A conventional two-stage crushing plant is used to reduce the size of the ROM mill feed to the required size for grinding. After primary size reduction by the jaw crusher, the crushed material is conveyed to a screen where the oversize material is fed to a secondary cone crusher for final crushing. Final crushed material is stored in a fine ore storage silo. The grinding circuit also utilizes a conventional two-stage, rod mill-ball mill configuration with the rod mill operating in open circuit and the ball mill operating in closed circuit. Size classification in the grinding circuit is by hydrocyclones. The target grind size of 80% passing 20 µm is based on achieving a similar particle size distribution in the feed to the pre-concentration circuit to that which was used in the preliminary magnetic separation test work. The ground material will be fed as slurry through a dual-stage wet drum LIMS to remove ferromagnetic iron prior to entering the HGMS circuit. Based upon the preliminary bench scale test results, which demonstrated that a 55% iron product could be obtained on a single pass LIMS, a cleaning stage has been added to the conceptual design of the LIMS circuit to produce a saleable 62% iron, iron ore fines product. The LIMS magnetic concentrate product is filtered, dried and packaged in 1-t bulk bags for shipment to an end user. The LIMS tails feed the high gradient portion of the magnetic separation circuit, which consists of rougher and cleaner stages with the final concentrate (magnetic fraction) subsequently being thickened and dewatered to 10% moisture for hydrometallurgical processing. HGMS rougher tailings are directed to tailings treatment, where they will be neutralized with lime, thickened and co-disposed with other hydrometallurgical solid residues in a lined tailings management area. Dewatered HGMS cleaner concentrate is conveyed to the leach feed holding tank where it is mixed with acidic spent electrolyte solution from the electrowinning circuit. Dewatering of the\ concentrate was found to be necessary to maintain the target pulp density in the leach while still allowing for a maximum recycle of spent electrolyte to supply a portion of the leach acid requirements. A small portion of the recycled spent electrolyte is bled to wastewater treatment (WWT) to control the build-up of impurities and to maintain the water balance in the circuit. The bleed stream is directed through a manganese precipitation step and an ammonia recovery step prior to being routed to WWT in order to recover soluble manganese and ammonia from the solution. Residue wash water streams, which contain moderate concentrations of soluble manganese and ammonium sulphate, are also routed to these unit operations prior to treatment and disposal of the barren process effluent. The manganese is recovered as a solid residue that is recycled to the sulphuric acid leach step to improve on the overall recovery of manganese within the hydrometallurgical circuit. Following the manganese hydroxide precipitation step, a steam ammonia stripper is used to strip ammonia from the liquid effluent stream. From the leach feed tank, the slurry overflows into cascading continuously stirred tank reactors (CSTRs) where sufficient quantities of makeup sulphuric acid are added to maintain the target leach pH set-point and satisfy the leach acid\ requirements. Given the large quantity of sulphuric acid required for the leach, a sulphuric acid plant has been included for on- site acid production as an option to the direct purchase of sulphuric acid to reduce operating costs and logistic concerns. In addition to satisfying the acid requirements for the process, the exothermic nature of the acid production process allows for generation of steam. High pressure steam is used to produce electricity via a turbine generator arrangement, while low pressure steam is used in the process to supplement heating requirements. For direct purchase of sulphuric acid, it is assumed that 93% sulphuric acid will be delivered in bulk tanker loads with an allowance for several days of on-site acid storage. The pregnant leach solution, and leach residue from the sulphuric acid leach section of the plant overflow into a series of cascading CSTRs in which the primary iron precipitation reaction takes place. To optimize on the process economics and efficiency, pulverized limestone is added to the primary iron precipitation reaction to partially neutralize the slurry and air is injected into the reactors to facilitate conversion of ferrous iron to ferric. The majority of the soluble iron is removed in the primary iron precipitation stage. As a result of lime/limestone addition, gypsum (calcium sulphate) and several other impurities, such as aluminum, arsenic, copper and zinc are co- precipitated in both the primary and secondary iron precipitation stages. The leach residue along with the precipitated solids from the primary iron precipitation reaction are directed to a thickener and the solid residue is subsequently filtered and thoroughly washed by counter-current displacement washing using a vacuum belt filter. The leach-primary iron precipitation residue is conveyed to the tailings treatment tank where it is re-pulped in recycled process water along with the pre-concentration circuit tailings and other solid residues. The slurried residues are neutralized with lime and pumped to the tailings disposal area at a pulp density that is consistent with the selection of a thickened tailings disposal strategy. The leach-primary iron precipitation residue thickener overflow and filtrate streams are recombined and are pumped to the secondary iron precipitation stage. Calcined lime is used to further neutralize the pregnant leach solution, resulting in the near-complete removal of soluble iron from the advance electrolyte. The precipitated solids from the second stage iron precipitation reaction are returned to the leach to recover any coprecipitated manganese. A limestone calcining facility has been included for on-site production of quicklime (CaO) for use in the secondary iron precipitation, manganese precipitation and tailings neutralization reactions. Pulverized limestone will be used directly for neutralization in the primary iron precipitation reaction and all limestone used for the Project will be sourced from a nearby, owner controlled quarry in an effort to reduce operating costs associated with purchase and shipping of lime from independent processors. For the purpose of the current study the kiln will be fired on CNG. Following the two-stage iron precipitation step, the advance electrolyte is further purified by sulphide precipitation using ammonium sulphide to remove residual heavy metals such as zinc, arsenic, copper, lead, cobalt and nickel. The effluent from the sulphide precipitation step is pumped through a pre-coated plate-and-frame filter to capture the fine precipitate for disposal in the tailings disposal area. The advance electrolyte is aged for a period of time and re-filtered to remove any additional heavy metal sulphides. The filtrate from the advance electrolyte polishing filter is pumped through primary and polishing activated carbon columns, arranged in series, to adsorb any organics and residual reactive sulphide species which may become occluded with the cathodic deposit and contaminate the final EMM flake product. Purified manganese sulphate advance electrolyte is fed to the electrowinning cells for recovery of manganese as EMM. EMM sheets produced from electrowinning are harvested, washed, dried and crushed to produce a minimum 99.7% pure EMM flake product.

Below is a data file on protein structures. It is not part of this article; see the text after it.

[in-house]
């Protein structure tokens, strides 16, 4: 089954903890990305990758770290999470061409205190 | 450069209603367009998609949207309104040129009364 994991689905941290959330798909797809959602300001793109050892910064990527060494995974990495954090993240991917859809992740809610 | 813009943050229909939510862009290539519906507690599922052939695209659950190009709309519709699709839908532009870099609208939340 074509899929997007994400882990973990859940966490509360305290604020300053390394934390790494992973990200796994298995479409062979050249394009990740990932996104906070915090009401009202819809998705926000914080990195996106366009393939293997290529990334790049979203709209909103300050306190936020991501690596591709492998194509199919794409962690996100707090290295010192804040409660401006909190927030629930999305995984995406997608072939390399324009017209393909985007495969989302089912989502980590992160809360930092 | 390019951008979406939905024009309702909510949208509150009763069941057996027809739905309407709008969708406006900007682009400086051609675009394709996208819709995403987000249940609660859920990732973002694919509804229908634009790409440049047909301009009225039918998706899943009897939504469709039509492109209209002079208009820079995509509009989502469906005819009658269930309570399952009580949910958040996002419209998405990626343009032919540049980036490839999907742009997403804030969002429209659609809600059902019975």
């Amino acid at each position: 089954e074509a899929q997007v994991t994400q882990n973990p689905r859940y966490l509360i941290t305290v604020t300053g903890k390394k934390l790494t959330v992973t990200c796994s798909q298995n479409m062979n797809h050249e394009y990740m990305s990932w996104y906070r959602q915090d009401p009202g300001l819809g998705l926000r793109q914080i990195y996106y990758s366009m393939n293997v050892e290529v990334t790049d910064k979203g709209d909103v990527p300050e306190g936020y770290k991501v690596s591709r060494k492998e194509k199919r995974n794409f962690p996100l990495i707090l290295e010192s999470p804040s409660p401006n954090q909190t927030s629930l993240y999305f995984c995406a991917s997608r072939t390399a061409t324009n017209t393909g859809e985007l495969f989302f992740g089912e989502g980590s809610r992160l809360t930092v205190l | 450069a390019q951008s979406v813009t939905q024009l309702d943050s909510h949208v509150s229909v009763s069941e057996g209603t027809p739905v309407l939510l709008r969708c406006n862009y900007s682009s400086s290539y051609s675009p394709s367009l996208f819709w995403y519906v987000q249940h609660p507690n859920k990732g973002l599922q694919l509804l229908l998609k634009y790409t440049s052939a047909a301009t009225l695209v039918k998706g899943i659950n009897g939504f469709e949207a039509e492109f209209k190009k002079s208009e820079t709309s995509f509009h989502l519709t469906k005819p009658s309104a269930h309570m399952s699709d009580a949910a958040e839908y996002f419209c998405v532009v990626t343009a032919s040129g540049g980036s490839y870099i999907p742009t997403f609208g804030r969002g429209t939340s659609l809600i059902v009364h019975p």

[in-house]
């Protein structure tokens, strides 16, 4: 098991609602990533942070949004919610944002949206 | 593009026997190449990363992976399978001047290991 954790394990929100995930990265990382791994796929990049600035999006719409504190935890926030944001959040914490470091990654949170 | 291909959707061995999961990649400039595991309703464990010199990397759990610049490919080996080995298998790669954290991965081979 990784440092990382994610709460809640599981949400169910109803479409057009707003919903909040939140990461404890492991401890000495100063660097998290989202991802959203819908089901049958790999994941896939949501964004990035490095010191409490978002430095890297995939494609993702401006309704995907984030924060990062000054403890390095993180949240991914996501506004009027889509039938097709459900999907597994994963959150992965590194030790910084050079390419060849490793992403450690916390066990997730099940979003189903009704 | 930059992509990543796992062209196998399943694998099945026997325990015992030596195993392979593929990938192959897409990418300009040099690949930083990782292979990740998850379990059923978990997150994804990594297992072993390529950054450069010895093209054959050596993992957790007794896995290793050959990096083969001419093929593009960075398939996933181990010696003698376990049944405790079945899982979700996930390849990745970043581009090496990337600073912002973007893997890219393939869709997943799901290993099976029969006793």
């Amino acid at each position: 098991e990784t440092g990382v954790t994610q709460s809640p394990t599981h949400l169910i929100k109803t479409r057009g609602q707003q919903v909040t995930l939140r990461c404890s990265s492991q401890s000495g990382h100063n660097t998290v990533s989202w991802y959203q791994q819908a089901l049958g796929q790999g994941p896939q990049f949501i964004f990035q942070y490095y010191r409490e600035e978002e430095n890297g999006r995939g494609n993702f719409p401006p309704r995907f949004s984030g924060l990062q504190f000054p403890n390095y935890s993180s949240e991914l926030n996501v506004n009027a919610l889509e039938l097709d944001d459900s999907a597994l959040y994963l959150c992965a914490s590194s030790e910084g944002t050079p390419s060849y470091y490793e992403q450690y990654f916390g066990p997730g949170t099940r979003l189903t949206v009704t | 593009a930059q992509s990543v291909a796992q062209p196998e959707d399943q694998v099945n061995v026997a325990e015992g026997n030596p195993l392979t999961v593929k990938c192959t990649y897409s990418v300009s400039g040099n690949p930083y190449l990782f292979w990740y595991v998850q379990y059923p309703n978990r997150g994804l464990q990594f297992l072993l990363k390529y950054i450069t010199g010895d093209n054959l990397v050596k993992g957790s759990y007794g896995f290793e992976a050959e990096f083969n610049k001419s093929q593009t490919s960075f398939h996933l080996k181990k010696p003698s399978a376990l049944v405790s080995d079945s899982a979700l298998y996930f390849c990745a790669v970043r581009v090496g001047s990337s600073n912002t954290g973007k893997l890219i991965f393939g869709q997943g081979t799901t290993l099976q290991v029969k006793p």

Processing

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Production

CommodityProductUnitsAvg. Annual
Manganese Electrolytic metal t 80,104
Iron Ore Concentrate kt 23

Production Costs

CommodityUnitsEstimated
Cash costs Manganese CAD 000
Assumed price Manganese CAD 000
Assumed price Iron Ore CAD 00000
* According to 2014 study / presentation.

Operating Costs

Currency2023
OP mining costs ($/t milled) CAD 6.45 *  CAD
Processing costs ($/t milled) CAD  ....  Subscribe
Total operating costs ($/t milled) CAD  ....  Subscribe
* According to 2014 study.

Project Costs

MetricsUnitsLOM Total
Initial CapEx $M CAD  ......  Subscribe
Sustaining CapEx $M CAD  ......  Subscribe
Closure costs $M CAD  ......  Subscribe
Total CapEx $M CAD  ......  Subscribe
OP OpEx $M CAD  ......  Subscribe
Processing OpEx $M CAD 4,820
G&A costs $M CAD 123.9
Total OpEx $M CAD  ......  Subscribe
Pre-tax Cash Flow (LOM) $M CAD  ......  Subscribe
After-tax Cash Flow (LOM) $M CAD  ......  Subscribe
Pre-tax NPV @ 8% $M CAD  ......  Subscribe
After-tax NPV @ 8% $M CAD  ......  Subscribe
Pre-tax IRR, %  ......  Subscribe
After-tax IRR, %  ......  Subscribe
Pre-tax payback period, years  ......  Subscribe
After-tax payback period, years  ......  Subscribe

Heavy Mobile Equipment

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Personnel

Mine Management

Source Source
Job TitleNamePhoneRef. Date
....................... Subscription required ....................... Subscription required ........... Subscription required Nov 14, 2023